Households around Australia are making room on the wall for Tesla's latest major innovation after the very first 'Powerwall' shipment hit our shores this week.
The Tesla Powerwall Home Battery is a new storage device from the motor company that allows users to store power from solar panels and use it at night, rather than selling back excess energy.
The Pfitzner family of Sydney's Kellyville Ridge received the first Australian residential installation after waiting on Tesla's reservation list. Nick Pfitzer admitting he's "been watching Tesla since the Roadster was first released," and "was quite a fan of Elon Musk in general."
Despite the price tag starting at around $10,000, or $20,000 if you need panels, Natural Solar MD Chris Williams thinks "the Australian public is well and truly ready for this new frontier in renewable energy.”
Installations are set to start at other locations around the country from next week, begging the question -- is the writing on the Powerwall for outdated Australian energy industries and practices as homes become less reliant on grid electricity?
UQ Professor of Economics and energy economics specialist John Foster thinks energy companies should be concerned, but not only because of developments in the battery world.
"I think that Tesla's implementation is going to be a bit slower than people think -- maybe 3 years -- because there's all these new sharing schemes developing to enable people who don't have solar to buy from people on the grid," Foster told HuffPost Australia.
"It's pure speculation in a way but when you see how fast Uber and Airbnb catch on, these networks could be the future."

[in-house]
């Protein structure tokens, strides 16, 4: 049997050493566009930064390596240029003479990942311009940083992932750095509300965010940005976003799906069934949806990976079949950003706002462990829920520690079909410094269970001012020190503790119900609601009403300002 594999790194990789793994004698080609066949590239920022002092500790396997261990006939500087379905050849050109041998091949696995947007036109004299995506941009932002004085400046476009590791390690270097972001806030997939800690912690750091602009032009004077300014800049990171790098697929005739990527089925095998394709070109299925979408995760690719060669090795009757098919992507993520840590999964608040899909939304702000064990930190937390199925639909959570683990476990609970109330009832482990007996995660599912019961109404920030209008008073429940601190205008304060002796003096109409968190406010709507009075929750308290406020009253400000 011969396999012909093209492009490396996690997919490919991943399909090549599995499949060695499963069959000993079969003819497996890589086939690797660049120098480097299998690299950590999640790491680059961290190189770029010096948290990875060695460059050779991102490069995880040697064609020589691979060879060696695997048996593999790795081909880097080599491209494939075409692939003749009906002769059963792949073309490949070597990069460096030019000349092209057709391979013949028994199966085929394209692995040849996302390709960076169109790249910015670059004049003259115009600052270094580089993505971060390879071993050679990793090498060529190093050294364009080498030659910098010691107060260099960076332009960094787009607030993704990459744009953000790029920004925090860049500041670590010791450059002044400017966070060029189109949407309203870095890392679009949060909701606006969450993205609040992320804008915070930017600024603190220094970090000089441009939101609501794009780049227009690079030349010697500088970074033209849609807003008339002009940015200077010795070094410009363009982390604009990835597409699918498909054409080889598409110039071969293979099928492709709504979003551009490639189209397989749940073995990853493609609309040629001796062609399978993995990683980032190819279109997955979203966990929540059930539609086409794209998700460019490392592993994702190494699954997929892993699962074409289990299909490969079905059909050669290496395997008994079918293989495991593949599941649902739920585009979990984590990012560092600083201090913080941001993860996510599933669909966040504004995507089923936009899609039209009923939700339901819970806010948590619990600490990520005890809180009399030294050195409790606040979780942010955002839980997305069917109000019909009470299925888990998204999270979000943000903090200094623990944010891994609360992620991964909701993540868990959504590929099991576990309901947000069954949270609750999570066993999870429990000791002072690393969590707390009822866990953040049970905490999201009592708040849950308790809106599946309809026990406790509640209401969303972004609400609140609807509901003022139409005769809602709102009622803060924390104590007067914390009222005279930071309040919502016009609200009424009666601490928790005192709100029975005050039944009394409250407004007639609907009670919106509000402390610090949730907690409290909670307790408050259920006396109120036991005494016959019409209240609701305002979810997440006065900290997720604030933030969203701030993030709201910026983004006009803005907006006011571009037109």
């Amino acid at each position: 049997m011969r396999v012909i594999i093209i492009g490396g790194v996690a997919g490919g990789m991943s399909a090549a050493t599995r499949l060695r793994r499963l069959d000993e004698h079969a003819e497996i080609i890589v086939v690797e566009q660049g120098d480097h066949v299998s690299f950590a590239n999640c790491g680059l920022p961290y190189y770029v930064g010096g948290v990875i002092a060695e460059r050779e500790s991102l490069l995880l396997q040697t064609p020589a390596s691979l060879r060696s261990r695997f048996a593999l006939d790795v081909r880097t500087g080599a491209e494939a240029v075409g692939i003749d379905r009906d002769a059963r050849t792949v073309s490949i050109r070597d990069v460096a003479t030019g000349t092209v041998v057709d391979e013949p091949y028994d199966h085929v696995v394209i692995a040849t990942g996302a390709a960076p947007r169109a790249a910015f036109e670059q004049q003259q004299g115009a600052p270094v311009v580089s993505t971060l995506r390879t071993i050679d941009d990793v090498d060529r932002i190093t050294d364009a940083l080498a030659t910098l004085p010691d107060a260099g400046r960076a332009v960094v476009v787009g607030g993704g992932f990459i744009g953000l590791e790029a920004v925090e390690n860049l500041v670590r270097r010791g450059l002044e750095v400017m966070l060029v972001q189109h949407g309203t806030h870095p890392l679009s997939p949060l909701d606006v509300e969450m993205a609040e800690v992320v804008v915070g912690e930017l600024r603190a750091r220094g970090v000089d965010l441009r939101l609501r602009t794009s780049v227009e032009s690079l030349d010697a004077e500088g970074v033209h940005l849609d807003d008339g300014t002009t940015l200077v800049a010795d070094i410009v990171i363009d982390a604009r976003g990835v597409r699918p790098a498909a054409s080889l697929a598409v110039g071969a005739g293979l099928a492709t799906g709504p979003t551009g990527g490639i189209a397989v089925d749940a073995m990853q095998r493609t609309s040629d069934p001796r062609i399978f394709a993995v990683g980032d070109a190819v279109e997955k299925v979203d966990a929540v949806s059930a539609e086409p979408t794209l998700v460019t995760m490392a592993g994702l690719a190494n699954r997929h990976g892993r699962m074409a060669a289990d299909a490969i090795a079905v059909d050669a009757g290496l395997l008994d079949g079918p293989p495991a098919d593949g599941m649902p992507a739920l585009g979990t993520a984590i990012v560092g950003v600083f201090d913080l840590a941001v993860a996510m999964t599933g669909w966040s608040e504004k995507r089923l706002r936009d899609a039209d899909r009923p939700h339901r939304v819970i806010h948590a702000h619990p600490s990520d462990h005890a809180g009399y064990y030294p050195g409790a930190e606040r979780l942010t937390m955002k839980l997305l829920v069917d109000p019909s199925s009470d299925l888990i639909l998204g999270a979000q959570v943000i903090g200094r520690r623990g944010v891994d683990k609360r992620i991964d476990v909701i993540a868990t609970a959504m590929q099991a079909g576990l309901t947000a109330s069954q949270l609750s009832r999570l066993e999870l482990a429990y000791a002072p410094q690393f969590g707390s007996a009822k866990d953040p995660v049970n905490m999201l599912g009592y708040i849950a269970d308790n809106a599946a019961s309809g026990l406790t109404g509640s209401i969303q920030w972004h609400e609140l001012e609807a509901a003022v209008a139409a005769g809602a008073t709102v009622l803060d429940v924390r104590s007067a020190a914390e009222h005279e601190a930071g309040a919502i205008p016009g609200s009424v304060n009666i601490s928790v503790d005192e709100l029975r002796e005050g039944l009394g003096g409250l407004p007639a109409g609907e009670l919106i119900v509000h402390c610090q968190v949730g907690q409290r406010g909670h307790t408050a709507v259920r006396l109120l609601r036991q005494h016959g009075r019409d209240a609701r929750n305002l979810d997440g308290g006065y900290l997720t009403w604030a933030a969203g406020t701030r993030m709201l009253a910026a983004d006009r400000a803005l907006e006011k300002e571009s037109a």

"Energy sharing could be so economically viable that they'll catch on before batteries become popular because it's a specialty interest right now and needs a few years to catch on as they become better and cheaper."
Regardless, an obvious factor is turnaround for your investment, and Lifehacker's predictions of up to 25-30 years for a Powerwall to pay itself may be off-putting for a large portion of the market.
Announced back in April 2015, Tesla CEO and co-founder Elon Musk explained the Powerwall's significance as a neat solution to repackaging batteries in a compact, organised manner.
"The issue with existing batteries is that they suck. They're really horrible," he said.
"They're expensive. They're unreliable. They're sort of stinky, ugly, bad in every way, very expensive - you have to combine multiple systems - there's no integrated place you can go and buy a battery that just works."
Considering the 1.5 million Australians already utilising solar, the country's abundance of sun and the Turnbull Government's $1 billion plan to make Australia a new hub of innovation -- the Powerwall and competing energy tech could easily reshape our renewable energy industry in the next few years.
Musk, who has also made waves with his companies PayPal, Space X and Solar City, said Tesla 'will not initiate patent lawsuits against anyone who, in good faith, wants to use our technology.'.
Tesla's open-source approach fosters a future for entrepreneurs who wish to improve on or adapt the design or function of this product which is still only in its infancy.